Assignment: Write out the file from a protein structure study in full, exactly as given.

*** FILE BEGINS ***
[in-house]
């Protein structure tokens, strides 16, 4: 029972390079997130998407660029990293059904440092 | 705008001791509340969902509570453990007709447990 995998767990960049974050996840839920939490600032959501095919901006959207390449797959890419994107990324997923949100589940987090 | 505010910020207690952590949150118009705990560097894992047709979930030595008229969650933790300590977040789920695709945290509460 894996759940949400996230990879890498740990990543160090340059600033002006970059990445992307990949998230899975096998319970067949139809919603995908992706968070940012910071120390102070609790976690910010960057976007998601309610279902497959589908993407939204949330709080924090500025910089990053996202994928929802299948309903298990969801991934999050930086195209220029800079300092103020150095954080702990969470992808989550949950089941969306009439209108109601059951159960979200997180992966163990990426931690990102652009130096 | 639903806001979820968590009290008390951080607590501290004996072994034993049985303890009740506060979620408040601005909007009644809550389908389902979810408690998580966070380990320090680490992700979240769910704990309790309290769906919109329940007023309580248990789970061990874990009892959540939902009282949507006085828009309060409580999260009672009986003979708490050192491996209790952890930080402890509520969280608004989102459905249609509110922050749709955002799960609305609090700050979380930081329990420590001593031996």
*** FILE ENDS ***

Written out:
[in-house]
């Protein structure tokens, strides 16, 4: 029972390079997130998407660029990293059904440092 | 705008001791509340969902509570453990007709447990 995998767990960049974050996840839920939490600032959501095919901006959207390449797959890419994107990324997923949100589940987090 | 505010910020207690952590949150118009705990560097894992047709979930030595008229969650933790300590977040789920695709945290509460 894996759940949400996230990879890498740990990543160090340059600033002006970059990445992307990949998230899975096998319970067949139809919603995908992706968070940012910071120390102070609790976690910010960057976007998601309610279902497959589908993407939204949330709080924090500025910089990053996202994928929802299948309903298990969801991934999050930086195209220029800079300092103020150095954080702990969470992808989550949950089941969306009439209108109601059951159960979200997180992966163990990426931690990102652009130096 | 639903806001979820968590009290008390951080607590501290004996072994034993049985303890009740506060979620408040601005909007009644809550389908389902979810408690998580966070380990320090680490992700979240769910704990309790309290769906919109329940007023309580248990789970061990874990009892959540939902009282949507006085828009309060409580999260009672009986003979708490050192491996209790952890930080402890509520969280608004989102459905249609509110922050749709955002799960609305609090700050979380930081329990420590001593031996």